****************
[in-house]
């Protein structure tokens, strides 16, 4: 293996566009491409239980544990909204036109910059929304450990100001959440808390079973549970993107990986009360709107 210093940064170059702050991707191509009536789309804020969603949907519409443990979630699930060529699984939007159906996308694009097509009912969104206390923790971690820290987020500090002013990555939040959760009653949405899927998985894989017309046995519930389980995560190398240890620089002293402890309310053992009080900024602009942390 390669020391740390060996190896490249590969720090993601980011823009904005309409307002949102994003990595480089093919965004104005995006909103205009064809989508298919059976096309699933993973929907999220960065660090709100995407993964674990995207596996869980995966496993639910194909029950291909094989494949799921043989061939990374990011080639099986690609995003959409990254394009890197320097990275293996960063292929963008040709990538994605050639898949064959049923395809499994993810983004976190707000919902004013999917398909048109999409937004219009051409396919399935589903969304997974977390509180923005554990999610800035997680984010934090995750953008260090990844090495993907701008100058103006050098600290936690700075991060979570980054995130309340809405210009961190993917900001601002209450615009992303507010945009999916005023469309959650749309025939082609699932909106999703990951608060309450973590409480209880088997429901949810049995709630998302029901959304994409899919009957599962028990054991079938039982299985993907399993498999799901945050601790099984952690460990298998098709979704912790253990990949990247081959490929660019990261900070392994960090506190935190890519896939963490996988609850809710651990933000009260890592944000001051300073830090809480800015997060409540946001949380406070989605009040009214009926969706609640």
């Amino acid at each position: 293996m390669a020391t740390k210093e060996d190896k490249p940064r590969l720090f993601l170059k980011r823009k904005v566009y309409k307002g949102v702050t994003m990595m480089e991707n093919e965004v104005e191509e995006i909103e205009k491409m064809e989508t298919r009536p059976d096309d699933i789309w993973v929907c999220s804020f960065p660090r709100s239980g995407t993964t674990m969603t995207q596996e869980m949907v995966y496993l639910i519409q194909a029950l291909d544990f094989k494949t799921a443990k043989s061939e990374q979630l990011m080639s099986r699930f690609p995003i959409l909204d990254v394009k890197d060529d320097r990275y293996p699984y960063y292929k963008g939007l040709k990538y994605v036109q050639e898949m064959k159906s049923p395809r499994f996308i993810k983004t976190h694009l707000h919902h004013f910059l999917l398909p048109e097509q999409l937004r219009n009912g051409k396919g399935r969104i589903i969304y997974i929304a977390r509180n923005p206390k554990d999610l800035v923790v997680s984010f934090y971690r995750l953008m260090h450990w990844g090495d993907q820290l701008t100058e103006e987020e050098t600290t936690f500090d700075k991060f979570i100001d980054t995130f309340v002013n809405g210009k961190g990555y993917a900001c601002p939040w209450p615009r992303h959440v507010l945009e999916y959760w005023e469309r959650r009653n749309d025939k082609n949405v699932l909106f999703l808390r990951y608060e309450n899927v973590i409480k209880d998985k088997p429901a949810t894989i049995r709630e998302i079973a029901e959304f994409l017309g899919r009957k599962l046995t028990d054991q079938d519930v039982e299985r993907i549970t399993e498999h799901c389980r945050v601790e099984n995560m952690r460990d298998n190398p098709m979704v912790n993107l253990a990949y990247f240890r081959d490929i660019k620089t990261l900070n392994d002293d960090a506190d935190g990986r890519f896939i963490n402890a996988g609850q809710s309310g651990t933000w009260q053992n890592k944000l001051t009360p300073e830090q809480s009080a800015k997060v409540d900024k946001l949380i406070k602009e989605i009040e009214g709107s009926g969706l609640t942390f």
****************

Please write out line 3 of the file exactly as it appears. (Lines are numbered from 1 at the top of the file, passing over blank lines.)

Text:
């Amino acid at each position: 293996m390669a020391t740390k210093e060996d190896k490249p940064r590969l720090f993601l170059k980011r823009k904005v566009y309409k307002g949102v702050t994003m990595m480089e991707n093919e965004v104005e191509e995006i909103e205009k491409m064809e989508t298919r009536p059976d096309d699933i789309w993973v929907c999220s804020f960065p660090r709100s239980g995407t993964t674990m969603t995207q596996e869980m949907v995966y496993l639910i519409q194909a029950l291909d544990f094989k494949t799921a443990k043989s061939e990374q979630l990011m080639s099986r699930f690609p995003i959409l909204d990254v394009k890197d060529d320097r990275y293996p699984y960063y292929k963008g939007l040709k990538y994605v036109q050639e898949m064959k159906s049923p395809r499994f996308i993810k983004t976190h694009l707000h919902h004013f910059l999917l398909p048109e097509q999409l937004r219009n009912g051409k396919g399935r969104i589903i969304y997974i929304a977390r509180n923005p206390k554990d999610l800035v923790v997680s984010f934090y971690r995750l953008m260090h450990w990844g090495d993907q820290l701008t100058e103006e987020e050098t600290t936690f500090d700075k991060f979570i100001d980054t995130f309340v002013n809405g210009k961190g990555y993917a900001c601002p939040w209450p615009r992303h959440v507010l945009e999916y959760w005023e469309r959650r009653n749309d025939k082609n949405v699932l909106f999703l808390r990951y608060e309450n899927v973590i409480k209880d998985k088997p429901a949810t894989i049995r709630e998302i079973a029901e959304f994409l017309g899919r009957k599962l046995t028990d054991q079938d519930v039982e299985r993907i549970t399993e498999h799901c389980r945050v601790e099984n995560m952690r460990d298998n190398p098709m979704v912790n993107l253990a990949y990247f240890r081959d490929i660019k620089t990261l900070n392994d002293d960090a506190d935190g990986r890519f896939i963490n402890a996988g609850q809710s309310g651990t933000w009260q053992n890592k944000l001051t009360p300073e830090q809480s009080a800015k997060v409540d900024k946001l949380i406070k602009e989605i009040e009214g709107s009926g969706l609640t942390f």